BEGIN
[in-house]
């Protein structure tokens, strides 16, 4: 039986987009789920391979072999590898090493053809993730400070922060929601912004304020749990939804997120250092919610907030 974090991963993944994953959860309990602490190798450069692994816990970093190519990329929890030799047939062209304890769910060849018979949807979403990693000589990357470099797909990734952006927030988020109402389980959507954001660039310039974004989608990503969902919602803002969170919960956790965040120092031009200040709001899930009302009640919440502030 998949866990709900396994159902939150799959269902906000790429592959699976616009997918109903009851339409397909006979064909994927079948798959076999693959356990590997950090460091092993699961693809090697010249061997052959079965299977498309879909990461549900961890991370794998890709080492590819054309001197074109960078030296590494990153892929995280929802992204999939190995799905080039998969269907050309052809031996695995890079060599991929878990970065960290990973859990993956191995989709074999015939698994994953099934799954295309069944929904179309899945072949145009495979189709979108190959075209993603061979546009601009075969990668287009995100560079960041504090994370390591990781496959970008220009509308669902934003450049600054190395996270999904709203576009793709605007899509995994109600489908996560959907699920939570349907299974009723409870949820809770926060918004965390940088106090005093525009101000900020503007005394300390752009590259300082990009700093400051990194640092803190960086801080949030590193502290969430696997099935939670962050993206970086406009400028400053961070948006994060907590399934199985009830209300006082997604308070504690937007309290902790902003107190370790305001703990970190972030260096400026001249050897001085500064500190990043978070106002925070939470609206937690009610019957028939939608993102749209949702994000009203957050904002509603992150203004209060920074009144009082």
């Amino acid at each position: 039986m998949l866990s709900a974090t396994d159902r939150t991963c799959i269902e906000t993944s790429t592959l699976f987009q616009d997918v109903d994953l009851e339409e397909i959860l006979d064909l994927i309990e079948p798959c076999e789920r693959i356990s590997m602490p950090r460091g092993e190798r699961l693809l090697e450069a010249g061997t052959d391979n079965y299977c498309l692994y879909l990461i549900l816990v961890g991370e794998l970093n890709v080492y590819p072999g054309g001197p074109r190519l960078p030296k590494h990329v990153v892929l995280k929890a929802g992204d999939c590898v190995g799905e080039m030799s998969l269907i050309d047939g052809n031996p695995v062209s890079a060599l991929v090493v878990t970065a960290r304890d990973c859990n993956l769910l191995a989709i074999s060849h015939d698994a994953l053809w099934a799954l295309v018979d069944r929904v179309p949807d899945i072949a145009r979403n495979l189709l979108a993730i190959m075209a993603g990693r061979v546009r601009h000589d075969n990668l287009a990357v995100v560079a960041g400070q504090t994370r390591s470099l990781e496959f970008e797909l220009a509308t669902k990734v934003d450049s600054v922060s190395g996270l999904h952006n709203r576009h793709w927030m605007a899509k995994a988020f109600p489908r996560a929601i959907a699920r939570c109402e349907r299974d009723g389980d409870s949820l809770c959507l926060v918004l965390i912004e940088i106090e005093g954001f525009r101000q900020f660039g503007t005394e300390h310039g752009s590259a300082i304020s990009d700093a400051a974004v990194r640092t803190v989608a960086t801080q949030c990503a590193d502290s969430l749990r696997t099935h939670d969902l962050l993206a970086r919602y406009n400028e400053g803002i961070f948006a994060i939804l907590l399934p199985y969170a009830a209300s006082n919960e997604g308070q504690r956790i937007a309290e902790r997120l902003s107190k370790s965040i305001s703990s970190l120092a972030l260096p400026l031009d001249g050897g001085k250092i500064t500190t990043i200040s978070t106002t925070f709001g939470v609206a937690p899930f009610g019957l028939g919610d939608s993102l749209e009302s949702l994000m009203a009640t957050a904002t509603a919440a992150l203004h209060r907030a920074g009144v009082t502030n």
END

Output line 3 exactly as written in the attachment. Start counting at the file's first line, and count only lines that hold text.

């Amino acid at each position: 039986m998949l866990s709900a974090t396994d159902r939150t991963c799959i269902e906000t993944s790429t592959l699976f987009q616009d997918v109903d994953l009851e339409e397909i959860l006979d064909l994927i309990e079948p798959c076999e789920r693959i356990s590997m602490p950090r460091g092993e190798r699961l693809l090697e450069a010249g061997t052959d391979n079965y299977c498309l692994y879909l990461i549900l816990v961890g991370e794998l970093n890709v080492y590819p072999g054309g001197p074109r190519l960078p030296k590494h990329v990153v892929l995280k929890a929802g992204d999939c590898v190995g799905e080039m030799s998969l269907i050309d047939g052809n031996p695995v062209s890079a060599l991929v090493v878990t970065a960290r304890d990973c859990n993956l769910l191995a989709i074999s060849h015939d698994a994953l053809w099934a799954l295309v018979d069944r929904v179309p949807d899945i072949a145009r979403n495979l189709l979108a993730i190959m075209a993603g990693r061979v546009r601009h000589d075969n990668l287009a990357v995100v560079a960041g400070q504090t994370r390591s470099l990781e496959f970008e797909l220009a509308t669902k990734v934003d450049s600054v922060s190395g996270l999904h952006n709203r576009h793709w927030m605007a899509k995994a988020f109600p489908r996560a929601i959907a699920r939570c109402e349907r299974d009723g389980d409870s949820l809770c959507l926060v918004l965390i912004e940088i106090e005093g954001f525009r101000q900020f660039g503007t005394e300390h310039g752009s590259a300082i304020s990009d700093a400051a974004v990194r640092t803190v989608a960086t801080q949030c990503a590193d502290s969430l749990r696997t099935h939670d969902l962050l993206a970086r919602y406009n400028e400053g803002i961070f948006a994060i939804l907590l399934p199985y969170a009830a209300s006082n919960e997604g308070q504690r956790i937007a309290e902790r997120l902003s107190k370790s965040i305001s703990s970190l120092a972030l260096p400026l031009d001249g050897g001085k250092i500064t500190t990043i200040s978070t106002t925070f709001g939470v609206a937690p899930f009610g019957l028939g919610d939608s993102l749209e009302s949702l994000m009203a009640t957050a904002t509603a919440a992150l203004h209060r907030a920074g009144v009082t502030n």